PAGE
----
GOED Announces Rural Businesses of the Year


Pictured above: Matt Blazer, Intermark Steel

At Rural Day on the Hill this year, the Governor’s Office of Economic Development (GOED) announced the winners of the Rural Businesses of the Year awards.

“Utah has experienced unprecedented economic growth, but not all of Utah’s communities are full participants in this success,” said Gov. Gary Herbert. “The 25K Job Initiative aims to improve economic success in all 25 counties by exploring new opportunities and clearing roadblocks impeding economic progress.”

This is the first year for the Business of the Year awards program. GOED worked with county commissioners to identify winners to represent their county. Companies were nominated based on economic impact in their community, size of the business and jobs created.

Businesses located in Utah’s 25 rural Utah counties are recognized for outstanding achievement, growth, impact in their community, job creation and innovation. The Carbon County recipient for 2018 was Intermark Steel and the Emery County recipient was Bronco Utah.

Intermark Steel, located in Price, is a fast-growing steel fabrication business providing full service pre-construction planning and design, integrated manufacturing with high efficiency output, and construction management and installation. Its approach marries new techniques and innovative procedures while reinstating timeless integrity and honesty in a blackened industry.

Located just outside the town of Emery, Utah, Bronco Operations provides quality coal for its customers and prides itself on providing safe and quality jobs for its employees. Its aim is to be the safest and lowest cost producer of product to its customers.

Rural Day on the Hill highlights economic challenges, successes and opportunities in rural Utah. The 2018 event featured updates from rural legislators, progress of the 25K Jobs initiative and a lunch with legislators in the Rotunda. During the luncheon, rural counties had the opportunity to exhibit and show off their county and what makes it great.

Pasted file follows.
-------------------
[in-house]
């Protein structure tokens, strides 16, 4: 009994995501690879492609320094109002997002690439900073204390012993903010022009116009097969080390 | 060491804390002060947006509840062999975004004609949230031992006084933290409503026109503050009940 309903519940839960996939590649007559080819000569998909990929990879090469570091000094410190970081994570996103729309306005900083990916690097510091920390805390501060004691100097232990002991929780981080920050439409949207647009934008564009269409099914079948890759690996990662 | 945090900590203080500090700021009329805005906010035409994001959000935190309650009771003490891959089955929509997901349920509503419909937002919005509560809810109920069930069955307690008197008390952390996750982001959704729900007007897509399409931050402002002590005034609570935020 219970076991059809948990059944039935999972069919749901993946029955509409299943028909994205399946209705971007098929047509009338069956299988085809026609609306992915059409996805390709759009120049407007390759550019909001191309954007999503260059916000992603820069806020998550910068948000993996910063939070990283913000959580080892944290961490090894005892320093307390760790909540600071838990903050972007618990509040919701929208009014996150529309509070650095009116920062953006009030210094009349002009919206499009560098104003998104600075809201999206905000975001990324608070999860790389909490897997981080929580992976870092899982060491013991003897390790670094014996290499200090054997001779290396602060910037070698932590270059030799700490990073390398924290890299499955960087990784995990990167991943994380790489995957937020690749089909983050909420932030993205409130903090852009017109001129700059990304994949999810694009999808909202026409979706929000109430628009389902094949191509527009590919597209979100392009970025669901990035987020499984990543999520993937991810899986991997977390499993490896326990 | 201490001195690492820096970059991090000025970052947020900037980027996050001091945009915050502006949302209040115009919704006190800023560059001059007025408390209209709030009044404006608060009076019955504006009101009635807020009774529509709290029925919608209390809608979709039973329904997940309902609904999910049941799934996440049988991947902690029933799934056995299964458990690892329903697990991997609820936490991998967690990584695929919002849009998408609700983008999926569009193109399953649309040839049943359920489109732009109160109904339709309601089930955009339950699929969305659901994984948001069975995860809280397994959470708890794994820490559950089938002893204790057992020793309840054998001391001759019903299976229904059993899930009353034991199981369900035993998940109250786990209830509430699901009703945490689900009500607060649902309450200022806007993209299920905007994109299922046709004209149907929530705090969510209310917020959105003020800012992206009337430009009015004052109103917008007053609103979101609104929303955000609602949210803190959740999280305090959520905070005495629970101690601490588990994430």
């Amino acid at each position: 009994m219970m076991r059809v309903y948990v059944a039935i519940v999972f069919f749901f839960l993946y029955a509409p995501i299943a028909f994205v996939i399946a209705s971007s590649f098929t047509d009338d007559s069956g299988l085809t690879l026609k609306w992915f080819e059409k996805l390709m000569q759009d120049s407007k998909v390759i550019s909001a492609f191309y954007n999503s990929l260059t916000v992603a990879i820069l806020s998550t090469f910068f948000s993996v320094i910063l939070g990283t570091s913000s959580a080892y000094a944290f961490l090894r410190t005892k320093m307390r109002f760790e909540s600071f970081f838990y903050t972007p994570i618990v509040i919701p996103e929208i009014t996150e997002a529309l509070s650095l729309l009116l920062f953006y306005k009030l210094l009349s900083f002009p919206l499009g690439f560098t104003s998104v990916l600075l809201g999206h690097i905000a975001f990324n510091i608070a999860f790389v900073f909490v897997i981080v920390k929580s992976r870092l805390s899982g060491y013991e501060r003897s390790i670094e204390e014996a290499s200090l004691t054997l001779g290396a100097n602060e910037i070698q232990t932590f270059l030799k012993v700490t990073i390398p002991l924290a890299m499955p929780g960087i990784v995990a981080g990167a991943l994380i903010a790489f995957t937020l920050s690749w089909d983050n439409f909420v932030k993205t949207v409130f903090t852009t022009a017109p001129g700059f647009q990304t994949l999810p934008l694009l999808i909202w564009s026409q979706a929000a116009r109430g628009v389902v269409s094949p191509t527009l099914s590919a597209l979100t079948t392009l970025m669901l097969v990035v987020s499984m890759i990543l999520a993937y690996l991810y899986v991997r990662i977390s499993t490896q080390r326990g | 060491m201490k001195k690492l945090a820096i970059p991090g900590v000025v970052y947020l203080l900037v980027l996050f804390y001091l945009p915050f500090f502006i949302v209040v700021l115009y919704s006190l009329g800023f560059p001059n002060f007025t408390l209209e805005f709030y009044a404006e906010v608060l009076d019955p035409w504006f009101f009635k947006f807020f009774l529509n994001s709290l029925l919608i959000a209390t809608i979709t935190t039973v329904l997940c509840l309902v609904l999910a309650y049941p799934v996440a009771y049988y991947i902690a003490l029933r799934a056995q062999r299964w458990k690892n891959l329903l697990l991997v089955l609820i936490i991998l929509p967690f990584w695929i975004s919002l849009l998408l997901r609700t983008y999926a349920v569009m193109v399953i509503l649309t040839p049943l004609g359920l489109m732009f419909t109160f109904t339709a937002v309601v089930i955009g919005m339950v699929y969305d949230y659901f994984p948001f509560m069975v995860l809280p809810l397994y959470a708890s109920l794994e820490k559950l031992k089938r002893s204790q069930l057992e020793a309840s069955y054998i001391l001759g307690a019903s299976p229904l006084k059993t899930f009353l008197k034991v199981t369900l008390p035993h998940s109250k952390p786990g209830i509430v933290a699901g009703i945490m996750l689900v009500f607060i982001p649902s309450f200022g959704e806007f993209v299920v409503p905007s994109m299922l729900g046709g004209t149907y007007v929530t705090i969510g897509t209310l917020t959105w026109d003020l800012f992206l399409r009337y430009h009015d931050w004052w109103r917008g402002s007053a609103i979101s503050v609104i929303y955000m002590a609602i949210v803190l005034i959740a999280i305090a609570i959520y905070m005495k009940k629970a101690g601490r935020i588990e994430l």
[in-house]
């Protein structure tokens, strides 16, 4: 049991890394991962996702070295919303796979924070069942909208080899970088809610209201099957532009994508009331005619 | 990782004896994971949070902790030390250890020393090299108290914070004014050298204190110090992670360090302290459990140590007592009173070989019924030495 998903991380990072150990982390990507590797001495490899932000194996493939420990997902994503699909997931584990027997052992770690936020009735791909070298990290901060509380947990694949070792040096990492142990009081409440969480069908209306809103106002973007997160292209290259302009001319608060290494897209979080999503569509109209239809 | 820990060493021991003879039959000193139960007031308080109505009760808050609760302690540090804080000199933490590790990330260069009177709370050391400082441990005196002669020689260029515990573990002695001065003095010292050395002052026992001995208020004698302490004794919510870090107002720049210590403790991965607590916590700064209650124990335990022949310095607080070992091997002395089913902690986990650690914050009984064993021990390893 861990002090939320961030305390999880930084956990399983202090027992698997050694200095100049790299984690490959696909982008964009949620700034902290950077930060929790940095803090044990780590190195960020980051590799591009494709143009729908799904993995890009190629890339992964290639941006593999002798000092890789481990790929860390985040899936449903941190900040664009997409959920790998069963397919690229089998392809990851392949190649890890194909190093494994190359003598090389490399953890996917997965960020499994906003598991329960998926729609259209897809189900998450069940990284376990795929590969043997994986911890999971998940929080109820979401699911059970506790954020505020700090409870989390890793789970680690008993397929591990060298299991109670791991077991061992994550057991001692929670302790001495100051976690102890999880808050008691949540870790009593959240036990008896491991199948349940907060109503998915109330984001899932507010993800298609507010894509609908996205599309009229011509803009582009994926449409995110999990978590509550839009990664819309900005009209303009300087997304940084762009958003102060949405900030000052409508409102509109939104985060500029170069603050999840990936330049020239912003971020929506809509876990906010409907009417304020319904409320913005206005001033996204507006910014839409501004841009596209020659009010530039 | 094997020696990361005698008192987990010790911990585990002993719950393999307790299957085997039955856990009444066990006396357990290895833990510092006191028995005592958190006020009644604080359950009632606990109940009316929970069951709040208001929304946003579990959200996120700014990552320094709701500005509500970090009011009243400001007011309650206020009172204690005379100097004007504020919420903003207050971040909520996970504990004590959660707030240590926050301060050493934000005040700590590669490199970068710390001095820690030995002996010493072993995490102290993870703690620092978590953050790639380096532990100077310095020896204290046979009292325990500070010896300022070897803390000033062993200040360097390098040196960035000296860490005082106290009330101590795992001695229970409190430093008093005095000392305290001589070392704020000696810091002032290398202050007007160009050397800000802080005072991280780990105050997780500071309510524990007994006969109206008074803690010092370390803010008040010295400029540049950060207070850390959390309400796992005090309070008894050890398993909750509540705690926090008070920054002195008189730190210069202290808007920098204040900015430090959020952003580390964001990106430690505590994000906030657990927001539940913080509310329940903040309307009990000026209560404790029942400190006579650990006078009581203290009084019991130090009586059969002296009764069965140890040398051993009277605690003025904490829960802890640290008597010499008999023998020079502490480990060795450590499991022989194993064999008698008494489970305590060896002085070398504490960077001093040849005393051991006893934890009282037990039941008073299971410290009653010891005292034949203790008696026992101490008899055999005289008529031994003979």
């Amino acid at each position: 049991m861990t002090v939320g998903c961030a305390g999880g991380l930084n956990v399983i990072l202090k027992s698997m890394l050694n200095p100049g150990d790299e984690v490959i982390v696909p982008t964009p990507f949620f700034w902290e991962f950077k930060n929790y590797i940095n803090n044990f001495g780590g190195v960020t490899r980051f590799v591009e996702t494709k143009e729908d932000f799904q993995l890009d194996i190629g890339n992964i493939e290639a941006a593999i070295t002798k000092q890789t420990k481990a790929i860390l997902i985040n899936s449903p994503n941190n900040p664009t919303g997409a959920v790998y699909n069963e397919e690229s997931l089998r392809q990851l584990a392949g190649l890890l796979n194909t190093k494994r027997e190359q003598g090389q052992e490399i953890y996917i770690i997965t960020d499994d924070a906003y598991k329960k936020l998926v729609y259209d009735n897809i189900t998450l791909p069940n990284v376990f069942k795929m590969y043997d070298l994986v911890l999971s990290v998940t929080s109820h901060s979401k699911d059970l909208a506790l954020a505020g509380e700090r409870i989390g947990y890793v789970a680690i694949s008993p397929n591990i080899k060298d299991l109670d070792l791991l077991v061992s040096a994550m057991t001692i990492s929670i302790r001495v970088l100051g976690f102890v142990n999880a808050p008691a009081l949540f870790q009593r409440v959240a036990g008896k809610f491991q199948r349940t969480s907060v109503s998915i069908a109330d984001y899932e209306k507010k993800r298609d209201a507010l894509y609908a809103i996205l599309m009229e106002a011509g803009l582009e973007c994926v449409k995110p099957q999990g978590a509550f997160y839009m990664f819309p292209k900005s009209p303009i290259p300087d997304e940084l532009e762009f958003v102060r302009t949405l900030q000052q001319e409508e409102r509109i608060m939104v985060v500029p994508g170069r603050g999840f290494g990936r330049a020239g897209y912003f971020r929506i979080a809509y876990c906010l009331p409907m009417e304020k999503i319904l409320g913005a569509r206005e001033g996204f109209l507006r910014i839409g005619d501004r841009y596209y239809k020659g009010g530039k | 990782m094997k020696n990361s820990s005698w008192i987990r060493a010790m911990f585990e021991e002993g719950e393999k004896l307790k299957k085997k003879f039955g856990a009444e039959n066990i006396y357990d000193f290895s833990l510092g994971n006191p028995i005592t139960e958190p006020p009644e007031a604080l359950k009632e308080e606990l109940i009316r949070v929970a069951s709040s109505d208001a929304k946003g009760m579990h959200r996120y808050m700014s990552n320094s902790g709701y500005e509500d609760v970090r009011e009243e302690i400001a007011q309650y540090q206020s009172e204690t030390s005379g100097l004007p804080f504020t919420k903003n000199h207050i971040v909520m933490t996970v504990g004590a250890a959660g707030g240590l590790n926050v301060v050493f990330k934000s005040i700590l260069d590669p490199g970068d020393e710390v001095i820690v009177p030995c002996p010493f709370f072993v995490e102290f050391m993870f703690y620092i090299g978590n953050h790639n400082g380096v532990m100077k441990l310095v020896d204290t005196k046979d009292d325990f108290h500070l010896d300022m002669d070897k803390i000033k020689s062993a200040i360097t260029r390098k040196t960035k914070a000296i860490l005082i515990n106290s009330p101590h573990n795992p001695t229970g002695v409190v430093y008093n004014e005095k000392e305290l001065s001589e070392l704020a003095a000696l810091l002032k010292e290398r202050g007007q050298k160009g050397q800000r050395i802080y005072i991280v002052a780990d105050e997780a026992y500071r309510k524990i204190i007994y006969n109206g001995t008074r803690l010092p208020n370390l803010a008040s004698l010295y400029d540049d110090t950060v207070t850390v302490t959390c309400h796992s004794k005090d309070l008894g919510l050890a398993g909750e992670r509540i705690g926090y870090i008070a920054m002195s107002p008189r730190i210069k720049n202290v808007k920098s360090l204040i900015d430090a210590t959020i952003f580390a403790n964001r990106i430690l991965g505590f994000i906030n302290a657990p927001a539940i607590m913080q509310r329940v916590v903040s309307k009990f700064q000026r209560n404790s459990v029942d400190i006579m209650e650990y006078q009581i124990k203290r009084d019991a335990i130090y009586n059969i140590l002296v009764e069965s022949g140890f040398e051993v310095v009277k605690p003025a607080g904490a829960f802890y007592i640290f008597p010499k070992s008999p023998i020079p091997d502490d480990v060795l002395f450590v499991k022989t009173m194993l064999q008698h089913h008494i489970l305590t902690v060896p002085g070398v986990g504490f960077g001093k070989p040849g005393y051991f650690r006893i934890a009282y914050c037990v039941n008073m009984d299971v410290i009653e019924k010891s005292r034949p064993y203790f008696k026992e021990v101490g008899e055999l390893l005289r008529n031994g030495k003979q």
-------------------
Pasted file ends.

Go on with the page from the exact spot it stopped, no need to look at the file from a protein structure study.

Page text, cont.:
Gov. Herbert has spent the last several months meeting with representatives from each rural county to discuss incentives, grants, funding opportunities, resources, and each county’s strategy to grow and diversify their local economy.

“Today’s Business of the Year recipients demonstrate a commitment to growing their businesses, creating jobs and strengthening our rural communities through promising economic opportunities,” said Val Hale, executive director of GOED. “We’re confident they will continue to impact their communities and inspire others to find the resources they need to grow.”

In addition to the Business of the Year awards, the Utah Leopold Conservation Awards winners were announced. The award honors a Utah landowner’s achievement in voluntary stewardship and management of natural resources.

“Farmers and ranchers are the fathers of conservation here in the great state of Utah,” said Rep. Norm Thurston. “Long before modern organized conservationists, it was the agricultural producers that cared and tended to our land with the goal of preserving and passing it on to future generations. The families that have received this award have been a model for how conservation and agriculture go hand-in-hand in a prosperous operation. I want to sincerely congratulate Fred Thurston and the others for the incredible work they have done.”

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